September 1, 2014
“There’s just so many flowers.” We stand in a white room in your father’s house at the end of the peninsula. In Los Angeles, the weather is infused with heat and sun. “There’s just so many flowers.” These are our words for death, for loss, the silences between our laughter and grief. The vibrant lilies and orchids bend their faces toward us, and we sing with our bellies, turning to the open sea.
You were born in September. We cover your home with violet flowers and white roses, they crowd the front porch, the living room, the four-shelved bookcase, the bathroom, the kitchen. The windows are open, and we smell the waft of waves pushing us open. “There are just so many flowers.” What to do with the flowers? “There are just so many flowers.”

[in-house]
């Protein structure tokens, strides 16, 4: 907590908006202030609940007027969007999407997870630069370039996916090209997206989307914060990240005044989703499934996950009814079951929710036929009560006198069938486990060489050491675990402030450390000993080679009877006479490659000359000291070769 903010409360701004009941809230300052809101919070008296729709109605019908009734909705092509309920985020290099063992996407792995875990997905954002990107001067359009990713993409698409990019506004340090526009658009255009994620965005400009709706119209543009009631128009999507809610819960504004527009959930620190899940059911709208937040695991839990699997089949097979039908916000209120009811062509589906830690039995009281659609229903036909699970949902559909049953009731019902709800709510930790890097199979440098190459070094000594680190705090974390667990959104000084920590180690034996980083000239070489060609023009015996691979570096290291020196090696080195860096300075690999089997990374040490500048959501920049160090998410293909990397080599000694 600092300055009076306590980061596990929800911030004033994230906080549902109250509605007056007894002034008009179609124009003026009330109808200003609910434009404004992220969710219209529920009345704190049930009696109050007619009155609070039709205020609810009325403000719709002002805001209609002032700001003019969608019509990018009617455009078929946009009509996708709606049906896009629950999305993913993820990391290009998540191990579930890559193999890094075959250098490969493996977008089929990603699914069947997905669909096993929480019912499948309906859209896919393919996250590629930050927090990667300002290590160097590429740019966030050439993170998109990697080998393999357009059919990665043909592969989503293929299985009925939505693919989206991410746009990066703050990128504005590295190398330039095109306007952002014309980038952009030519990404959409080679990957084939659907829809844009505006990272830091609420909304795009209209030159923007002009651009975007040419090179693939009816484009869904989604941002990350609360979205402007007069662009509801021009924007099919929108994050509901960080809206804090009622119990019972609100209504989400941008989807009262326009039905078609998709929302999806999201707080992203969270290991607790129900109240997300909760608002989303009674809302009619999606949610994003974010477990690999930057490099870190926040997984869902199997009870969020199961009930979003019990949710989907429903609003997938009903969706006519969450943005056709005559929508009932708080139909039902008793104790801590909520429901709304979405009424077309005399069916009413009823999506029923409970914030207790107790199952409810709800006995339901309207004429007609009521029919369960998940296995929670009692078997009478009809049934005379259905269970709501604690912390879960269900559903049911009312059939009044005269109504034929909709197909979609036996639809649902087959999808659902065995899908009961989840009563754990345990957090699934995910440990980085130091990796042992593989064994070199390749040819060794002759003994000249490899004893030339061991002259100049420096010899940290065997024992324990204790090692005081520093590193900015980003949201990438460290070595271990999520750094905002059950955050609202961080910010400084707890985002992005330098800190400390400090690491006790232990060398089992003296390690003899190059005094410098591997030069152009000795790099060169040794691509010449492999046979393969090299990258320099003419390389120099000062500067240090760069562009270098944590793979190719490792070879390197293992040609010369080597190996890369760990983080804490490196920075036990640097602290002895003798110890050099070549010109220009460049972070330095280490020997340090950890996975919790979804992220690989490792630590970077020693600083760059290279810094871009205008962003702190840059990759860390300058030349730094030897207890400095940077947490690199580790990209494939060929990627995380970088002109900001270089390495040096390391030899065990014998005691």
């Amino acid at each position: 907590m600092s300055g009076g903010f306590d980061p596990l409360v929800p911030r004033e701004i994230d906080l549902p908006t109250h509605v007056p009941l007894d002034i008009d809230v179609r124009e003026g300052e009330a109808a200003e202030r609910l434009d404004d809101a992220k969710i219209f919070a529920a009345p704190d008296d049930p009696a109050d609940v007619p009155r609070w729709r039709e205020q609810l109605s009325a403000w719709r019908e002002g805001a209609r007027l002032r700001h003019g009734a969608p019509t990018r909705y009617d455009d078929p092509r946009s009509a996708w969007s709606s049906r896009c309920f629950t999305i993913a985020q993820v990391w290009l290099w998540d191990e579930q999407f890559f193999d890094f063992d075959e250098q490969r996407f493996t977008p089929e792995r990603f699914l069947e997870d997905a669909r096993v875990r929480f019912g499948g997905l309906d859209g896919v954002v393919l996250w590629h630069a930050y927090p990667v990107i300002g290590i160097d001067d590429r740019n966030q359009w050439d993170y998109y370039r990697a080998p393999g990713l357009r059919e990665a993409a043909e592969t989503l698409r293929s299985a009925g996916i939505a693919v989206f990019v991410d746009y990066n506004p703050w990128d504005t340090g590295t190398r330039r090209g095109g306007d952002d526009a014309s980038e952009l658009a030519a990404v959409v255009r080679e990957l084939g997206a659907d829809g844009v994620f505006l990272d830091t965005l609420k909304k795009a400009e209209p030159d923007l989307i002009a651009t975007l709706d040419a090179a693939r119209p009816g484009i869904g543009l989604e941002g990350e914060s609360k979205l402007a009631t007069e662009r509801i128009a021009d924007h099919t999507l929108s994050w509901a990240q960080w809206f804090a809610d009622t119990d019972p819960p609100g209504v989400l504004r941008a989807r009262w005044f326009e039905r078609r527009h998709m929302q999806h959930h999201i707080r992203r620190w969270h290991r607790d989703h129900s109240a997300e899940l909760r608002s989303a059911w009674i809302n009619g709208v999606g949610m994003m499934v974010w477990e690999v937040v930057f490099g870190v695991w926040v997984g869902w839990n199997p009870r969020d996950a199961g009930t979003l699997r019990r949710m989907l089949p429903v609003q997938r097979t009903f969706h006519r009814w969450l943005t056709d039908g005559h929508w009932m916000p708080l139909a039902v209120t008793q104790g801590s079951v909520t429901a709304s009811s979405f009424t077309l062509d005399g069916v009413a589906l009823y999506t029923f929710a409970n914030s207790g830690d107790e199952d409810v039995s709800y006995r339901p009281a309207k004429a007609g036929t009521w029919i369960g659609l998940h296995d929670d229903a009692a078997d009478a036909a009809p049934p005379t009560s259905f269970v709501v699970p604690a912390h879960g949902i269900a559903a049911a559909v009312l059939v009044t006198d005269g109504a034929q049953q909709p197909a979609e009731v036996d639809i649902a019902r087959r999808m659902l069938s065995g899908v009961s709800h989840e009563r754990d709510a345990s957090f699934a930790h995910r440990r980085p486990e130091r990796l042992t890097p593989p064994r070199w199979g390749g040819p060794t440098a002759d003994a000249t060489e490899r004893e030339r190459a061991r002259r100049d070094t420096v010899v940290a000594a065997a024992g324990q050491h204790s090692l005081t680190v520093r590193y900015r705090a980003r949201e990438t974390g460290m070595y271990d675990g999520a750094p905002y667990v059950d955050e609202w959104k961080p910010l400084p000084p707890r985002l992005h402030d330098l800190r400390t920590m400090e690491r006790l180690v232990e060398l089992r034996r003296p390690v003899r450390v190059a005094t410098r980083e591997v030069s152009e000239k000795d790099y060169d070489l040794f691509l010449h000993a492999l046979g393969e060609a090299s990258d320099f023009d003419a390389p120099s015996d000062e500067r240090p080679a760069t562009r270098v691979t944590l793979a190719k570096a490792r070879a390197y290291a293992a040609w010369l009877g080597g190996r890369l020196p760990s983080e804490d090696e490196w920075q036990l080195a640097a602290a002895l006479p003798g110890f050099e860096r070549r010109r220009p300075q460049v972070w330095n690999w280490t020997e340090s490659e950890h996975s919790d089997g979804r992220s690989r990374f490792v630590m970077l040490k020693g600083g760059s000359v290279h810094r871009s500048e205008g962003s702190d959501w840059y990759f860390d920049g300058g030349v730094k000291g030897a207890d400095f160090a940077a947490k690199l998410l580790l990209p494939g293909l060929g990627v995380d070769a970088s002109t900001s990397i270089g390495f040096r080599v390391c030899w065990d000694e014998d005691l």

Sometimes the most bittersweet and beautiful thing is to make potpourri in the winter. The smells, the touch of a broken rose, the velvety colors of the pedals, the dousing of salt to suck the water out, the transformation of life to embalmed death. Half a year has passed, and it is snowing across the country. I face another sea, frozen and unbroken. I look out the window and the blanket of white brings me back to you, back to warmth, back to home, back to living again.